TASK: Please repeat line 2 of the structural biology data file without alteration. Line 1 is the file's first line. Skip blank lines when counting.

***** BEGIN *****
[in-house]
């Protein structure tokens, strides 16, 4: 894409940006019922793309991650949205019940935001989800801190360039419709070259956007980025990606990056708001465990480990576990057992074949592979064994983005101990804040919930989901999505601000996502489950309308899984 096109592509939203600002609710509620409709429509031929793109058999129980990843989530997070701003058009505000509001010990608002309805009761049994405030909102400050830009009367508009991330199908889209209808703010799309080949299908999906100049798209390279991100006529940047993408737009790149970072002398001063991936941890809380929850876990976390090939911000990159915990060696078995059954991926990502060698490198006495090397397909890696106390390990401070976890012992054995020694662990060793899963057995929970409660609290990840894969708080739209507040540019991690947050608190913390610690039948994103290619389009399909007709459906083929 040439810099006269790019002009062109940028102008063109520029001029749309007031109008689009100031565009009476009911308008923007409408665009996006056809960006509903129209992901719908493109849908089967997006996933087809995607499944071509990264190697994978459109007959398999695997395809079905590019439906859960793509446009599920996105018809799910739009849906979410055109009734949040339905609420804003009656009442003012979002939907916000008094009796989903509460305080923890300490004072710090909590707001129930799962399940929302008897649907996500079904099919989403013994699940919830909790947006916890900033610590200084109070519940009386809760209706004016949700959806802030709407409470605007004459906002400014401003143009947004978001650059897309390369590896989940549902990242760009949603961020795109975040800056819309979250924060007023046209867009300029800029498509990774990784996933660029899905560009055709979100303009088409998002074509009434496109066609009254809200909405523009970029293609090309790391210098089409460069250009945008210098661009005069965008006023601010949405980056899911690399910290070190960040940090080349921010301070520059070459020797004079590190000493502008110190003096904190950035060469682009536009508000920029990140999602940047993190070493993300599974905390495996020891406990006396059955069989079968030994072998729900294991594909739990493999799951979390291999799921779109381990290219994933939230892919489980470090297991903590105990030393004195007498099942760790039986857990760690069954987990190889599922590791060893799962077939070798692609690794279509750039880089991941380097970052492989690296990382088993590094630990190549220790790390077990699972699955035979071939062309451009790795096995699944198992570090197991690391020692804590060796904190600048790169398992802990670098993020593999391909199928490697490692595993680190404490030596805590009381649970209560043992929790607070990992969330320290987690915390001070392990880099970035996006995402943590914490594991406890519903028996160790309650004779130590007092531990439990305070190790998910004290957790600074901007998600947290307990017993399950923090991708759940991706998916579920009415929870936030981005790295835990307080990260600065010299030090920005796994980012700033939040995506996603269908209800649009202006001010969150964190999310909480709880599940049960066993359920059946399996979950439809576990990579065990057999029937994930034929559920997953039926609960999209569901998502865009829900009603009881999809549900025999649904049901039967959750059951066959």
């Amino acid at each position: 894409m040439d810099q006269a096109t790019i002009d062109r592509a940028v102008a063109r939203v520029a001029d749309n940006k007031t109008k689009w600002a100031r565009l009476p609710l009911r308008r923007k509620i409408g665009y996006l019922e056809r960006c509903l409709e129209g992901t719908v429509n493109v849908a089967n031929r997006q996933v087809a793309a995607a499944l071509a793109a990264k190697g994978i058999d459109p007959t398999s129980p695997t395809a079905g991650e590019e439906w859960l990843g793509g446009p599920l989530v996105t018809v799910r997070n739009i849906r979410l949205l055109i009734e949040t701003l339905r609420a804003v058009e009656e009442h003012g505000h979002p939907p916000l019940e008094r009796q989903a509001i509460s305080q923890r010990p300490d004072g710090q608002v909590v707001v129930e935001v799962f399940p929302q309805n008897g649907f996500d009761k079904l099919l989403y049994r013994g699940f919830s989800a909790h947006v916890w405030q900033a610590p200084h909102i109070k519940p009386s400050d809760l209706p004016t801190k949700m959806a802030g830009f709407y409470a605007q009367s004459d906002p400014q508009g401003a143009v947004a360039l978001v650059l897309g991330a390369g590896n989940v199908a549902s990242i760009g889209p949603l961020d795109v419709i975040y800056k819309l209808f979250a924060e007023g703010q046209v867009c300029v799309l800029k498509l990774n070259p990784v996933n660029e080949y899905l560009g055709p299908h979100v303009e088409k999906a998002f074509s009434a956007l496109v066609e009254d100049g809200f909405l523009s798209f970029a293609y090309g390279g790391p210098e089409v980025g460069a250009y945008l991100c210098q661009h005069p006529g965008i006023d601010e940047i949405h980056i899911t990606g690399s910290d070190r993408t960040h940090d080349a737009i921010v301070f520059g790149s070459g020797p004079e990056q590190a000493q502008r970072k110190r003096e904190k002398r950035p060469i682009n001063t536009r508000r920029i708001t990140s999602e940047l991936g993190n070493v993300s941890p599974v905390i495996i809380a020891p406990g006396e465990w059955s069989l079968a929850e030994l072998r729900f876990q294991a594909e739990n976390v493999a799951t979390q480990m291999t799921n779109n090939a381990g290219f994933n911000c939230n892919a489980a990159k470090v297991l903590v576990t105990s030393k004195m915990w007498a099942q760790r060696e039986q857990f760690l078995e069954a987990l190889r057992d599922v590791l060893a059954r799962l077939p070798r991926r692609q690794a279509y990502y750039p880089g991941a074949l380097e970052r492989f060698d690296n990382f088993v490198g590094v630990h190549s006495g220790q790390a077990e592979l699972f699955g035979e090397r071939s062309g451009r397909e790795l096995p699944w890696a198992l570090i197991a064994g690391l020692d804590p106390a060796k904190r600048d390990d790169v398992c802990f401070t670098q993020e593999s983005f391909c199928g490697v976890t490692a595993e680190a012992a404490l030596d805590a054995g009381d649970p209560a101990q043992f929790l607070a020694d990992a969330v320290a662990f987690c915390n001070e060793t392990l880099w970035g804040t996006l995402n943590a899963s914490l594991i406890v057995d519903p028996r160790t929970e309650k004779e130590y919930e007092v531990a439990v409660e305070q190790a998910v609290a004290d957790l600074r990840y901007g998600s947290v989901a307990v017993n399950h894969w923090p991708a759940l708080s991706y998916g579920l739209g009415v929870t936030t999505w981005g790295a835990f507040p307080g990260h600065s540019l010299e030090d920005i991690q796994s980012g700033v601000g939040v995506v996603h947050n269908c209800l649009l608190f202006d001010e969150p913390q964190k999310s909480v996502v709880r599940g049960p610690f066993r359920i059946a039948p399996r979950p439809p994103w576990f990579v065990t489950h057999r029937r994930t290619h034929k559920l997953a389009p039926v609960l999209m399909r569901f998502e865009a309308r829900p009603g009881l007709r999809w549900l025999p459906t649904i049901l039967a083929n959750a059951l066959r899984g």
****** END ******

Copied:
């Protein structure tokens, strides 16, 4: 894409940006019922793309991650949205019940935001989800801190360039419709070259956007980025990606990056708001465990480990576990057992074949592979064994983005101990804040919930989901999505601000996502489950309308899984 096109592509939203600002609710509620409709429509031929793109058999129980990843989530997070701003058009505000509001010990608002309805009761049994405030909102400050830009009367508009991330199908889209209808703010799309080949299908999906100049798209390279991100006529940047993408737009790149970072002398001063991936941890809380929850876990976390090939911000990159915990060696078995059954991926990502060698490198006495090397397909890696106390390990401070976890012992054995020694662990060793899963057995929970409660609290990840894969708080739209507040540019991690947050608190913390610690039948994103290619389009399909007709459906083929 040439810099006269790019002009062109940028102008063109520029001029749309007031109008689009100031565009009476009911308008923007409408665009996006056809960006509903129209992901719908493109849908089967997006996933087809995607499944071509990264190697994978459109007959398999695997395809079905590019439906859960793509446009599920996105018809799910739009849906979410055109009734949040339905609420804003009656009442003012979002939907916000008094009796989903509460305080923890300490004072710090909590707001129930799962399940929302008897649907996500079904099919989403013994699940919830909790947006916890900033610590200084109070519940009386809760209706004016949700959806802030709407409470605007004459906002400014401003143009947004978001650059897309390369590896989940549902990242760009949603961020795109975040800056819309979250924060007023046209867009300029800029498509990774990784996933660029899905560009055709979100303009088409998002074509009434496109066609009254809200909405523009970029293609090309790391210098089409460069250009945008210098661009005069965008006023601010949405980056899911690399910290070190960040940090080349921010301070520059070459020797004079590190000493502008110190003096904190950035060469682009536009508000920029990140999602940047993190070493993300599974905390495996020891406990006396059955069989079968030994072998729900294991594909739990493999799951979390291999799921779109381990290219994933939230892919489980470090297991903590105990030393004195007498099942760790039986857990760690069954987990190889599922590791060893799962077939070798692609690794279509750039880089991941380097970052492989690296990382088993590094630990190549220790790390077990699972699955035979071939062309451009790795096995699944198992570090197991690391020692804590060796904190600048790169398992802990670098993020593999391909199928490697490692595993680190404490030596805590009381649970209560043992929790607070990992969330320290987690915390001070392990880099970035996006995402943590914490594991406890519903028996160790309650004779130590007092531990439990305070190790998910004290957790600074901007998600947290307990017993399950923090991708759940991706998916579920009415929870936030981005790295835990307080990260600065010299030090920005796994980012700033939040995506996603269908209800649009202006001010969150964190999310909480709880599940049960066993359920059946399996979950439809576990990579065990057999029937994930034929559920997953039926609960999209569901998502865009829900009603009881999809549900025999649904049901039967959750059951066959």